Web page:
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On Photographing Butterflies
Amber Habib

I possess perhaps the minimal equipment required to take decent butterfly photographs and the tips below are keyed to that. You can certainly do better if you can spend a little more!

First you need an SLR camera. I have a Pentax K1000 -- the most basic of the lot. With this camera I have to decide everything for myself, though at least it has a simple light meter. I like this because it makes me think about every shot, but you could work faster with a more automated camera and be able to take some pictures which I miss.

For the lens you need something with decent magnification and the ability to focus on nearby objects. I use an Albinar 80-200mm zoom with a "macro" setting -- which means one can twist the lens to move the glass away from the camera body, thus enabling one to focus on objects which are about a couple of feet away (as opposed to a minimum focussing distance of 6 feet in the normal setting). For most butterflies this combination of magnification and focussing distance is still too weak, so I use Vivitar extension tubes to improve the latter. An extension tube is merely a hollow tube which fits between the camera and the lens. Again, by increasing the distance between the lens and the film it enables focussing on closer objects.

So far I have avoided using flash, except for some moths taken at night. Some people are said to avoid it for aesthetic or ethical reasons. My reason so far is that the flash unit makes the setup bulkier and harder to handle. But many butterflies can only be photographed in dark places -- inside bushes or in foliage, and it is hard to imagine doing much of that without resorting to the use of a flash.

The personal equipment I have listed above cost me about $300, though some of it was bought secondhand. What are the directions in which more expensive equipment could improve results? A camera where you do not have to set the aperture and speed independently would increase the speed at which you work. I used to own a Pentax ME with aperture priority (aperture decides speed) and found it useful. What is important in this case is to have the ability to over or under expose ("compensate") by some amount to take care of situations where the lighting is uneven. The ME allowed upto one full stop of compensation, and this was always sufficient in my experience. A fully programmed camera may not be particularly advantageous for chasing butterflies -- you will certainly need to think about depth of field and hand shake and control the camera settings to take care of them. The other feature which is relevant is auto-focussing. Again, by increasing the speed at which you can act it will enable you to take pictures which would be otherwise impossible. On the other hand some pictures require precise focussing decisions which are easy to make when the focussing is manual. Now one can always decide to use an automatic camera in a manual mode but it may not be designed for this to be convenient.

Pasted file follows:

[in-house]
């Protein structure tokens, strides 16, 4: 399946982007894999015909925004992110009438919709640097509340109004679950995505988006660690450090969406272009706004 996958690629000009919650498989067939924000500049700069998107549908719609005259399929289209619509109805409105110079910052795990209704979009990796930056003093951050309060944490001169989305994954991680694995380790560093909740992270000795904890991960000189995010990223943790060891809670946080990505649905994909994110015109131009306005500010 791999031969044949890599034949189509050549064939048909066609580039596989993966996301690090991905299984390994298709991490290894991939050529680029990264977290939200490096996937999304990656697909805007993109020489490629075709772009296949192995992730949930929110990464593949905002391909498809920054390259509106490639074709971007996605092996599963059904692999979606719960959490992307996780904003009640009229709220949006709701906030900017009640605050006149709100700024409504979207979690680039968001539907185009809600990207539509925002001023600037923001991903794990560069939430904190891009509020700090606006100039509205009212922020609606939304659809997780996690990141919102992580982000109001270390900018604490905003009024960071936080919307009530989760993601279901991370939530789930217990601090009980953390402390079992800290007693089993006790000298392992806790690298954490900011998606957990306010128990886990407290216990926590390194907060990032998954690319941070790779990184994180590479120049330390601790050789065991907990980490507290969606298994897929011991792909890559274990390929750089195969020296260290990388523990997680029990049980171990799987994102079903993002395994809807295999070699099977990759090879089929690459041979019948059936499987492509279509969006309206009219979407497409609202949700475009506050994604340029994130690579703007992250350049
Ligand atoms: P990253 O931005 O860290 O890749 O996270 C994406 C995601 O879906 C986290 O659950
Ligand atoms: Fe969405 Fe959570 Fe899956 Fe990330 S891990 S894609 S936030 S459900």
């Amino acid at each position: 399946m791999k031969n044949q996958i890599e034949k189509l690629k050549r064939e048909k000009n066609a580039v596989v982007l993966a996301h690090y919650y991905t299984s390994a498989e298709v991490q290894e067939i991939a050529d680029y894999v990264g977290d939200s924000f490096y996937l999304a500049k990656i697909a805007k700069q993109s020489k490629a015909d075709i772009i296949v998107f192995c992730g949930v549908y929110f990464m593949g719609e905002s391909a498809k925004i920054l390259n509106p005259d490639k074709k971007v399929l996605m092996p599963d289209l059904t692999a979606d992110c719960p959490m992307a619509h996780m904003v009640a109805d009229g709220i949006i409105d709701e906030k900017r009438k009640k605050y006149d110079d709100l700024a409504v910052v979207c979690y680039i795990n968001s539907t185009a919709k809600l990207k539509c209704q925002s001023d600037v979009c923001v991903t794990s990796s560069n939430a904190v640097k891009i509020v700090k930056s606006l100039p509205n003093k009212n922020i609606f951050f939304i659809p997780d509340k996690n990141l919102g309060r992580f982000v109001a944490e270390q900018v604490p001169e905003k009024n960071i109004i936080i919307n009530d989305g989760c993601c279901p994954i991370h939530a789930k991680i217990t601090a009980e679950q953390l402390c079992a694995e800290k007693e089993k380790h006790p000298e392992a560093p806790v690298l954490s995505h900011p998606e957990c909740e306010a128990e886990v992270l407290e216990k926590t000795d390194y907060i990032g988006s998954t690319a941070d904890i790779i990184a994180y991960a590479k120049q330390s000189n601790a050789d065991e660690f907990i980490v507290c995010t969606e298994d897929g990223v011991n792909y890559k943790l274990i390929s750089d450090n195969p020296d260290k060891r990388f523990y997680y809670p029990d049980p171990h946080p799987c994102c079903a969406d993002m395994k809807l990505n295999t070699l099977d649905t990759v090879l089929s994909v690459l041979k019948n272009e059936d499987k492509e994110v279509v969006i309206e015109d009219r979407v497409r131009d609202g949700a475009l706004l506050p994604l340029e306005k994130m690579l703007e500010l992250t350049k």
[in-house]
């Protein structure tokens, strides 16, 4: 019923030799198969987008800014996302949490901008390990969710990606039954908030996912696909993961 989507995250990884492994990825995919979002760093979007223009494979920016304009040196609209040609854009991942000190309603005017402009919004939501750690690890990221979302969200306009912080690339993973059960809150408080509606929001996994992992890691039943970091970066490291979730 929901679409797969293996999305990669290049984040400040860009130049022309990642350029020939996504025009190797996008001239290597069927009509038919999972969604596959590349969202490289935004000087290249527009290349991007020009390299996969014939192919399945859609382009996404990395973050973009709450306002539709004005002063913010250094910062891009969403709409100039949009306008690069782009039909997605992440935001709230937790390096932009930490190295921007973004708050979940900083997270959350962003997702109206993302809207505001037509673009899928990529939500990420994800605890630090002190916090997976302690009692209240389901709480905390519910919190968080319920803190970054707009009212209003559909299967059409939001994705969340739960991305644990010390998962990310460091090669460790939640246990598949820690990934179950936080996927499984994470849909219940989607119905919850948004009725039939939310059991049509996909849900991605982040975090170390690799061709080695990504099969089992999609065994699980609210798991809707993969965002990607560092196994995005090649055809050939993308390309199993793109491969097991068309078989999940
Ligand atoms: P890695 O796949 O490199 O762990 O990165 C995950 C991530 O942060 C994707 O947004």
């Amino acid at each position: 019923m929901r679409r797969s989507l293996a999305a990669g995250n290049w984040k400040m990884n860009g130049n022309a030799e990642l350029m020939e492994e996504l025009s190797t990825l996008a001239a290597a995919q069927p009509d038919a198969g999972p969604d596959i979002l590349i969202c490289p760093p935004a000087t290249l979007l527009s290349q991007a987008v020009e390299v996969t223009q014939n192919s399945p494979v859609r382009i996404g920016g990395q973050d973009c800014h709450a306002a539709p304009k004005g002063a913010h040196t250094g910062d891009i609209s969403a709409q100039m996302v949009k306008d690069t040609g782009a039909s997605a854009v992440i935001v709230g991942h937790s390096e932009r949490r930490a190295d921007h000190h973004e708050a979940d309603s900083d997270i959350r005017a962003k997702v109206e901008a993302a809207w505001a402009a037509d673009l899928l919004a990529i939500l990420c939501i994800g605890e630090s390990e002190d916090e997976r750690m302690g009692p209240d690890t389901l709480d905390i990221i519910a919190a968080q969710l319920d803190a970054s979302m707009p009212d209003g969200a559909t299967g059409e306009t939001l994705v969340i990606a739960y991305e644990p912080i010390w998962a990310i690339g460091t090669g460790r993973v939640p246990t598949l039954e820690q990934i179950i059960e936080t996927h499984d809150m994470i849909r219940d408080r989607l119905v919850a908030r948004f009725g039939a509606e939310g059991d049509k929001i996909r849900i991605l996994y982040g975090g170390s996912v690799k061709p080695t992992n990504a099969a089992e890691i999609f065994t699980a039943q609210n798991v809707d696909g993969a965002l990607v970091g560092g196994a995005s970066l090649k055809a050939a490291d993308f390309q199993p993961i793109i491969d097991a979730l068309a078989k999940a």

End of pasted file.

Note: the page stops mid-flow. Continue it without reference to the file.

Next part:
As for the lens, apart from the cheap option of a 200mm zoom + extension tubes, what one hears being recommended is a "proper" 100mm macro lens. This means the lens itself can close focus without needing the crutch of extension tubes. Results are said to be much sharper than the first option. (For comparison Pentax lists its 80-200mm f/4.7-5.6 zoom which can focus at 3.4 feet at $462, and a 100mm f/3.5 macro with a minimum focussing distance of 1.4 feet at $340. They are advertised on the web for about $140 and $210 respectively!)

So much for the equipment. Now we have to find the butterflies. Any green patch should have some, though your chances improve if it is not too manicured and if it has some weeds. You need to find them at the right time too. They should be slightly mobile so you can spot them but not so active that you don't have time to approach them. So the best time to catch them is in the morning, about an hour or two after sunrise.

Having spotted a butterfly, approach it slowly and smoothly, avoiding any sudden moves. Keep a low profile -- crawling may be necessary sometimes. The closer you get the slower and more restricted your movements should become. Avoid having your shadow fall on the butterfly (this can be difficult). Be aware that the insect is likely to fly off the very instant before you press the shutter release. To improve your chances make sure the shutter and aperture settings are approximately correct before you get very close to the butterfly -- this will reduce the fiddling at the crucial moments.